Antonio Galloni writes: "Sagrantino boasts a history that goes back at least several centuries. Up until fairly recently, though, Sagrantino was most often vinified as a sweet dessert wine meant to be enjoyed over the Easter holidays. Because of its intense color and formidable tannins, when it was vinified as a dry wine, Sagrantino was traditionally blended with Sangiovese and other varieties in Montefalco Rosso, the standard red table wine of the region. It has only been over the last few decades that producers have learned to tame some of Sagrantino's wilder elements, and the results have been extremely promising, as this tasting attests.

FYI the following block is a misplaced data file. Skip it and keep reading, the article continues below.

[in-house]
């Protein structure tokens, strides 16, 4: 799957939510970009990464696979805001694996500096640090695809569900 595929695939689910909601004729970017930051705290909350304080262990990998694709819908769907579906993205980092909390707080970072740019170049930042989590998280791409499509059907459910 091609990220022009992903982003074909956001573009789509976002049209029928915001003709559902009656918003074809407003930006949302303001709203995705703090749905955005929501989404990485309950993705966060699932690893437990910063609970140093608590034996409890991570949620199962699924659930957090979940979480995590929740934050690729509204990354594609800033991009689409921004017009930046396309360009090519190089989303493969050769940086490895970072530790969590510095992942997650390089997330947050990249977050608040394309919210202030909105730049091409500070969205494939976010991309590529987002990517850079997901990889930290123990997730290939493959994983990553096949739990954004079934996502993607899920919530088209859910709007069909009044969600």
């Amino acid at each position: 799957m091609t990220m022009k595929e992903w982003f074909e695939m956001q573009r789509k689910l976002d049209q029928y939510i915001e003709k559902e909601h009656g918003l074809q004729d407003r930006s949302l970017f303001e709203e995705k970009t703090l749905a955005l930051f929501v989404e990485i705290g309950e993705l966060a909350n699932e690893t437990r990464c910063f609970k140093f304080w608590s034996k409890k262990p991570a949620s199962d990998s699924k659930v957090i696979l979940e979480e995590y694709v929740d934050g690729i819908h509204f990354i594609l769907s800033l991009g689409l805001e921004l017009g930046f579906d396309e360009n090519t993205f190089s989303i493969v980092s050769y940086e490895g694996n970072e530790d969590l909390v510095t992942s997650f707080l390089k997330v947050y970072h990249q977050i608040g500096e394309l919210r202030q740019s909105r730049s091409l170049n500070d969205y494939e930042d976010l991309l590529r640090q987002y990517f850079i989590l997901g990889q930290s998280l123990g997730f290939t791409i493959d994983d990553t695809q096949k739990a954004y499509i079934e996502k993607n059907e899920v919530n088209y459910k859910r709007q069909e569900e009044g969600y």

Like Sangiovese and Nebbiolo, Sagrantino is a grape that gives its best results in years where hot days are tempered by cool nights, conditions that allow for full phenolic ripeness to be reached gradually. Caprai and consulting oenologist Attilio Pagli favor fairly lengthy macerations, which they believe help soften the tannins as much as possible, within the context of Sagrantino. Malolactic fermentation takes place either in steel or French oak, depending on the quality of the fruit itself, and all of the wines are subsequently aged in French oak barrels."
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